Coney Island + Artist statement

“Me siento más libre en México”, “I feel more free in Mexico” -Hector
“My family is still in Colombia” -Vanessa
“Me puedes tomar foto, pero me pagas, ¿verdad?” “You can take my picture. You’re paying me, right?” -Romeo
“Somos de Venezuela, Es mi hogar”, “We’re from Venezuela, it’s my home” -Laura y Ángel
“Mi familia we mudó de México a Nueva York poor el trabajo”, “My family moved from Mexico to New York in search of work” -Natalia’s dad

I grew up with Tajín: The spicy, salty condiment Mexicans love to put on all of our food. From pineapple to popcorn, Tajín just makes everything taste Mexican. Tajín is hard to find in the United States, but we’re always looking for things that flavor our experiences with something that reminds us of who we are and what we have in common.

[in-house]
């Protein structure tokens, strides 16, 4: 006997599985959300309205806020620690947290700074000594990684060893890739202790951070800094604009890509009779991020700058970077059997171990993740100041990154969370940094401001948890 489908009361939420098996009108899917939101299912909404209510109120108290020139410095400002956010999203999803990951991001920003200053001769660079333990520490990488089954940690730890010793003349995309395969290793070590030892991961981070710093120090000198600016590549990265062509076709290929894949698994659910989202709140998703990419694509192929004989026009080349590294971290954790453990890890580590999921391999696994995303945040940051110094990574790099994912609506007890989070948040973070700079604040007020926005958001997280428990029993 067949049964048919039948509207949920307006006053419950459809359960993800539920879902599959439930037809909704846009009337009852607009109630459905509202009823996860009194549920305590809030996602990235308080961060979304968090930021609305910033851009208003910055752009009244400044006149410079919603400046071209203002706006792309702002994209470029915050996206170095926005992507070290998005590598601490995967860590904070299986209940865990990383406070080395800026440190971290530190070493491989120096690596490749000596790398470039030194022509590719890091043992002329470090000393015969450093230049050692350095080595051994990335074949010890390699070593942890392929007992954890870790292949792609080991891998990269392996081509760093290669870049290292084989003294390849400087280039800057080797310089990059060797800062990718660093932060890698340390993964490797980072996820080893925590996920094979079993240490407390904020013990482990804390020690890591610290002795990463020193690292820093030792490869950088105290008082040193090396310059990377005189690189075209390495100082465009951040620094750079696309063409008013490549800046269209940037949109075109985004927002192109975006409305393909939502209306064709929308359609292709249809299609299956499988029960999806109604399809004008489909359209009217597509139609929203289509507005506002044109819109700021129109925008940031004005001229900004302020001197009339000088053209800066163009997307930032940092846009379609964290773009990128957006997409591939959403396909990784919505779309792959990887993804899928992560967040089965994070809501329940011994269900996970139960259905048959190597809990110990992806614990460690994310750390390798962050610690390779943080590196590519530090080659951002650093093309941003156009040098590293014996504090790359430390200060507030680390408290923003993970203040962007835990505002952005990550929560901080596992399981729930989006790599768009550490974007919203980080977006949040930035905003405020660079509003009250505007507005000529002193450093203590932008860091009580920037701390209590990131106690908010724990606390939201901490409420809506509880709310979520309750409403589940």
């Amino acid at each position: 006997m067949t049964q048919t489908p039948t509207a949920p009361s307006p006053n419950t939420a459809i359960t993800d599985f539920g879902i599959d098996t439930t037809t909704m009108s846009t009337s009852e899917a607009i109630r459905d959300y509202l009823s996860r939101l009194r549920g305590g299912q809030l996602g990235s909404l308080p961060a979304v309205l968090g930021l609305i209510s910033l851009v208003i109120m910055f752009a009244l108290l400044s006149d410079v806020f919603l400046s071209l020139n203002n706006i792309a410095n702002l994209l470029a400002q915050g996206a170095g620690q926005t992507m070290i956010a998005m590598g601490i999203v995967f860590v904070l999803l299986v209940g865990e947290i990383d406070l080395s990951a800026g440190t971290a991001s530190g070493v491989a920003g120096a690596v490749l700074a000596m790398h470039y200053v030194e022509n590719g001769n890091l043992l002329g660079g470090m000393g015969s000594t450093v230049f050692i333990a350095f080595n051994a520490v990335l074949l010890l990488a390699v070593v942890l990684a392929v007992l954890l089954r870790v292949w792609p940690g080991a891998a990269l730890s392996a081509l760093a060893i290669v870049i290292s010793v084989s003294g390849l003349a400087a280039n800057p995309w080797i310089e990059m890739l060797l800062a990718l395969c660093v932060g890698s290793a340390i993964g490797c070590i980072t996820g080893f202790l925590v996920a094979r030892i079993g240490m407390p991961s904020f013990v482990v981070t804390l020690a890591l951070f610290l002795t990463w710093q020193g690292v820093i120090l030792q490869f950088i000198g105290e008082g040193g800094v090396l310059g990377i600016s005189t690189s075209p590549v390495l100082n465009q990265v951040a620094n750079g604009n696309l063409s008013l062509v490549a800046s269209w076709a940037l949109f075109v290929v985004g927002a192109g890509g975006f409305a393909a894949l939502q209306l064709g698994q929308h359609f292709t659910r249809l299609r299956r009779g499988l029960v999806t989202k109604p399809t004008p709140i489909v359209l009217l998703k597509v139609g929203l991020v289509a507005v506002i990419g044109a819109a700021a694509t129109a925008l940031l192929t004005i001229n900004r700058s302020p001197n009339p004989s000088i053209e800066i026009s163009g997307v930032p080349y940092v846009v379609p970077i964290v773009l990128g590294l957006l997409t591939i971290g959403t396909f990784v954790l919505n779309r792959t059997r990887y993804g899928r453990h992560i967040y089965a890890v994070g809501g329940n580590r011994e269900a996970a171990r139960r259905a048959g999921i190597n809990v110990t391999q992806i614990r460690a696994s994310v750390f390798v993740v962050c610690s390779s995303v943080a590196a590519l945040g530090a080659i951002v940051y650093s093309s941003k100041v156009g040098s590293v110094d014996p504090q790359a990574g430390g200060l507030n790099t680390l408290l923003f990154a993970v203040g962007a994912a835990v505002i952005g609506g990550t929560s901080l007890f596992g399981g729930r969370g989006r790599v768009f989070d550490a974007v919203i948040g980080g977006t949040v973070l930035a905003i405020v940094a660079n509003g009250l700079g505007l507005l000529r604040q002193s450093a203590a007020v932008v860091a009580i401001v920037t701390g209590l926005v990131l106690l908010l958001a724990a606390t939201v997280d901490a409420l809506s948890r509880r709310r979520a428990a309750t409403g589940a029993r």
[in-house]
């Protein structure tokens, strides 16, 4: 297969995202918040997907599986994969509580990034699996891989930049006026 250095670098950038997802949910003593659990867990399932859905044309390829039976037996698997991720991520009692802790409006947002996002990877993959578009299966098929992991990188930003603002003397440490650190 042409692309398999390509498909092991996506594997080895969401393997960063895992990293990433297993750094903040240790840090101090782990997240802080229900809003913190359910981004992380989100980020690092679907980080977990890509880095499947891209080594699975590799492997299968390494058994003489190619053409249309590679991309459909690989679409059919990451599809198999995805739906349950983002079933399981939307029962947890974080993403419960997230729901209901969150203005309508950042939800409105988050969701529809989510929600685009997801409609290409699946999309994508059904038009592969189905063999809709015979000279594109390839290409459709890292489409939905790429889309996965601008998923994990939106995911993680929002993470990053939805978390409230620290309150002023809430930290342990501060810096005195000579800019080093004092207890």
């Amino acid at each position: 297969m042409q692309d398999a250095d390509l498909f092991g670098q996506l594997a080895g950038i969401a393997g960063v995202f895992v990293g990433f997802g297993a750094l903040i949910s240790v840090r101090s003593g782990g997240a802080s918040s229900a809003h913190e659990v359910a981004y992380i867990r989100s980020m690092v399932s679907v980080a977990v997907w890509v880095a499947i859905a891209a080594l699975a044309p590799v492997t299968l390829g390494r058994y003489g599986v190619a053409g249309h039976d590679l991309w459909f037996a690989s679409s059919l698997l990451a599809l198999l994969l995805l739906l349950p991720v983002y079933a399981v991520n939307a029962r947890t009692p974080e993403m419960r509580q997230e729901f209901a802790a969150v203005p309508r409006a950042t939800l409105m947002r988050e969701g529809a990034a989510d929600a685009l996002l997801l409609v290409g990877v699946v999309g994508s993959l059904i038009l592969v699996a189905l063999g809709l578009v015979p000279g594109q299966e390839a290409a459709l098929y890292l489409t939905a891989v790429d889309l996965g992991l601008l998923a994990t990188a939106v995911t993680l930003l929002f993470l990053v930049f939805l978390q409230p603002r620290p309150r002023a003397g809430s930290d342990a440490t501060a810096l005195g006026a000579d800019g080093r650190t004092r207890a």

I went looking for Tajín today in Coney Island; speaking to Latin American immigrants about what they do, where they came from, and what flavors their lives in the U.S. that reminds them who they are.

I enjoyed meeting new people and talking to them about their experiences in the United States: hearing their sweet and sour stories. I would often lead with the question, “where are you from?”, and felt that this question unsettled some people. Other times, I would lead with, ”what do you like to do in your free time?”, which I believe put the subjects at ease. I played with different introductions each time, and finally found one that I believe suited most people.

No matter what people leave behind, they always bring something flavorful with them.

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